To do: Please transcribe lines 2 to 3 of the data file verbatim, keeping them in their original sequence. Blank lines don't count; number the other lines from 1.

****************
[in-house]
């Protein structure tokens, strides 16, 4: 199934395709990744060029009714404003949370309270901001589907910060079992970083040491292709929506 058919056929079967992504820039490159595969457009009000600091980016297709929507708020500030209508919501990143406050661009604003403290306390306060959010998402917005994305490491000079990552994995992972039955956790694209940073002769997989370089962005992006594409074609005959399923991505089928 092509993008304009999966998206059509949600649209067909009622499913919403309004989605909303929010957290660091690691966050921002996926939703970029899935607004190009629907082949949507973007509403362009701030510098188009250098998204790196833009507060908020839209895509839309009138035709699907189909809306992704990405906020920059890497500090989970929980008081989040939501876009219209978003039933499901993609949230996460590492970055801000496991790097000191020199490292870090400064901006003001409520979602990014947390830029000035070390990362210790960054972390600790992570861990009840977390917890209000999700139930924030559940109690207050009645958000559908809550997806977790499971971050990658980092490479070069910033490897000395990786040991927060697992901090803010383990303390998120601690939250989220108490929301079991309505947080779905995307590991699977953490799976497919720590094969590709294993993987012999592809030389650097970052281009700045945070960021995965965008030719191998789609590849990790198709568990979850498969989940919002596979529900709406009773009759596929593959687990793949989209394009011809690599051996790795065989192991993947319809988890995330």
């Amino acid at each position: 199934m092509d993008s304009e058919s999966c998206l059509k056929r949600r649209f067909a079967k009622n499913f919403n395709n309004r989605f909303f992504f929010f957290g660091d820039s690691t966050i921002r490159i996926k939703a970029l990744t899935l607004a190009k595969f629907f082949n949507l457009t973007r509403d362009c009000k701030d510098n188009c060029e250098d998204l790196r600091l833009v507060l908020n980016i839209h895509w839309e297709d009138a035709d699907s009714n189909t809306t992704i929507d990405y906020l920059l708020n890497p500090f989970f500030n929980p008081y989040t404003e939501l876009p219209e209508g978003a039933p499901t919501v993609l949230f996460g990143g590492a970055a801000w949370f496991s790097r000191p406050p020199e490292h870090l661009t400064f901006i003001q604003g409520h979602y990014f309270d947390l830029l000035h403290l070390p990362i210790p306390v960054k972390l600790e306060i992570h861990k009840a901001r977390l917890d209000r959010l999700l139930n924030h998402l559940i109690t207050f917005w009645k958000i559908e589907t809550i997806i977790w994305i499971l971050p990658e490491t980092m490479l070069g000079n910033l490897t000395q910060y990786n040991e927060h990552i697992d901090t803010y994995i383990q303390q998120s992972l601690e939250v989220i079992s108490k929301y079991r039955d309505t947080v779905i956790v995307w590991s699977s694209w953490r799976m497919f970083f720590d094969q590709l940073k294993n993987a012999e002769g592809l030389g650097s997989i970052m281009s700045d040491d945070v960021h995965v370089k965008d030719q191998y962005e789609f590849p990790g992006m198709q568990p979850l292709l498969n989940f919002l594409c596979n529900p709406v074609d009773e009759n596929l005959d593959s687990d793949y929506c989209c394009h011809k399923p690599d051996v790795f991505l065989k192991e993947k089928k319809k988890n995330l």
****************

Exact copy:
């Protein structure tokens, strides 16, 4: 199934395709990744060029009714404003949370309270901001589907910060079992970083040491292709929506 058919056929079967992504820039490159595969457009009000600091980016297709929507708020500030209508919501990143406050661009604003403290306390306060959010998402917005994305490491000079990552994995992972039955956790694209940073002769997989370089962005992006594409074609005959399923991505089928 092509993008304009999966998206059509949600649209067909009622499913919403309004989605909303929010957290660091690691966050921002996926939703970029899935607004190009629907082949949507973007509403362009701030510098188009250098998204790196833009507060908020839209895509839309009138035709699907189909809306992704990405906020920059890497500090989970929980008081989040939501876009219209978003039933499901993609949230996460590492970055801000496991790097000191020199490292870090400064901006003001409520979602990014947390830029000035070390990362210790960054972390600790992570861990009840977390917890209000999700139930924030559940109690207050009645958000559908809550997806977790499971971050990658980092490479070069910033490897000395990786040991927060697992901090803010383990303390998120601690939250989220108490929301079991309505947080779905995307590991699977953490799976497919720590094969590709294993993987012999592809030389650097970052281009700045945070960021995965965008030719191998789609590849990790198709568990979850498969989940919002596979529900709406009773009759596929593959687990793949989209394009011809690599051996790795065989192991993947319809988890995330």
């Amino acid at each position: 199934m092509d993008s304009e058919s999966c998206l059509k056929r949600r649209f067909a079967k009622n499913f919403n395709n309004r989605f909303f992504f929010f957290g660091d820039s690691t966050i921002r490159i996926k939703a970029l990744t899935l607004a190009k595969f629907f082949n949507l457009t973007r509403d362009c009000k701030d510098n188009c060029e250098d998204l790196r600091l833009v507060l908020n980016i839209h895509w839309e297709d009138a035709d699907s009714n189909t809306t992704i929507d990405y906020l920059l708020n890497p500090f989970f500030n929980p008081y989040t404003e939501l876009p219209e209508g978003a039933p499901t919501v993609l949230f996460g990143g590492a970055a801000w949370f496991s790097r000191p406050p020199e490292h870090l661009t400064f901006i003001q604003g409520h979602y990014f309270d947390l830029l000035h403290l070390p990362i210790p306390v960054k972390l600790e306060i992570h861990k009840a901001r977390l917890d209000r959010l999700l139930n924030h998402l559940i109690t207050f917005w009645k958000i559908e589907t809550i997806i977790w994305i499971l971050p990658e490491t980092m490479l070069g000079n910033l490897t000395q910060y990786n040991e927060h990552i697992d901090t803010y994995i383990q303390q998120s992972l601690e939250v989220i079992s108490k929301y079991r039955d309505t947080v779905i956790v995307w590991s699977s694209w953490r799976m497919f970083f720590d094969q590709l940073k294993n993987a012999e002769g592809l030389g650097s997989i970052m281009s700045d040491d945070v960021h995965v370089k965008d030719q191998y962005e789609f590849p990790g992006m198709q568990p979850l292709l498969n989940f919002l594409c596979n529900p709406v074609d009773e009759n596929l005959d593959s687990d793949y929506c989209c394009h011809k399923p690599d051996v790795f991505l065989k192991e993947k089928k319809k988890n995330l």